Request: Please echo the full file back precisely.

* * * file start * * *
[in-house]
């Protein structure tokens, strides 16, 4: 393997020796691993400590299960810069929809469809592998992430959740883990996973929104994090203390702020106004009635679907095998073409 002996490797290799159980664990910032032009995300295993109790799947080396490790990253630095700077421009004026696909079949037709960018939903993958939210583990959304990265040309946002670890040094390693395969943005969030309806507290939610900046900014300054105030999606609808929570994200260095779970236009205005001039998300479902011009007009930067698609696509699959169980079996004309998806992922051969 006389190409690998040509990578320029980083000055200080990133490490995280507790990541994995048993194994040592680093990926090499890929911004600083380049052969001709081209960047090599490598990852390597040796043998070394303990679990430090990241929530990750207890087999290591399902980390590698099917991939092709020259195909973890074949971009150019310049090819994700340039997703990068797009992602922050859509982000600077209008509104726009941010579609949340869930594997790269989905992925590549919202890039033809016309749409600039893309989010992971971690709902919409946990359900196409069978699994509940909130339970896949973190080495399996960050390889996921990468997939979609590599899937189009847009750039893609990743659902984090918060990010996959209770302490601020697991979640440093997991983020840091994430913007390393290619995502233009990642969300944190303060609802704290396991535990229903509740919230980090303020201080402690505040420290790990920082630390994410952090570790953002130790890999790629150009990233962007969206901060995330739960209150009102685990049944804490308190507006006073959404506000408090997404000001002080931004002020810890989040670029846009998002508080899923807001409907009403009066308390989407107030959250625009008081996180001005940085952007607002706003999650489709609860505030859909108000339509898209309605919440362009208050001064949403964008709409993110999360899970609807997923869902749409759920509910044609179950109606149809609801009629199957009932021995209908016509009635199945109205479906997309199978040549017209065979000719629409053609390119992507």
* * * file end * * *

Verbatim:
[in-house]
């Protein structure tokens, strides 16, 4: 393997020796691993400590299960810069929809469809592998992430959740883990996973929104994090203390702020106004009635679907095998073409 002996490797290799159980664990910032032009995300295993109790799947080396490790990253630095700077421009004026696909079949037709960018939903993958939210583990959304990265040309946002670890040094390693395969943005969030309806507290939610900046900014300054105030999606609808929570994200260095779970236009205005001039998300479902011009007009930067698609696509699959169980079996004309998806992922051969 006389190409690998040509990578320029980083000055200080990133490490995280507790990541994995048993194994040592680093990926090499890929911004600083380049052969001709081209960047090599490598990852390597040796043998070394303990679990430090990241929530990750207890087999290591399902980390590698099917991939092709020259195909973890074949971009150019310049090819994700340039997703990068797009992602922050859509982000600077209008509104726009941010579609949340869930594997790269989905992925590549919202890039033809016309749409600039893309989010992971971690709902919409946990359900196409069978699994509940909130339970896949973190080495399996960050390889996921990468997939979609590599899937189009847009750039893609990743659902984090918060990010996959209770302490601020697991979640440093997991983020840091994430913007390393290619995502233009990642969300944190303060609802704290396991535990229903509740919230980090303020201080402690505040420290790990920082630390994410952090570790953002130790890999790629150009990233962007969206901060995330739960209150009102685990049944804490308190507006006073959404506000408090997404000001002080931004002020810890989040670029846009998002508080899923807001409907009403009066308390989407107030959250625009008081996180001005940085952007607002706003999650489709609860505030859909108000339509898209309605919440362009208050001064949403964008709409993110999360899970609807997923869902749409759920509910044609179950109606149809609801009629199957009932021995209908016509009635199945109205479906997309199978040549017209065979000719629409053609390119992507």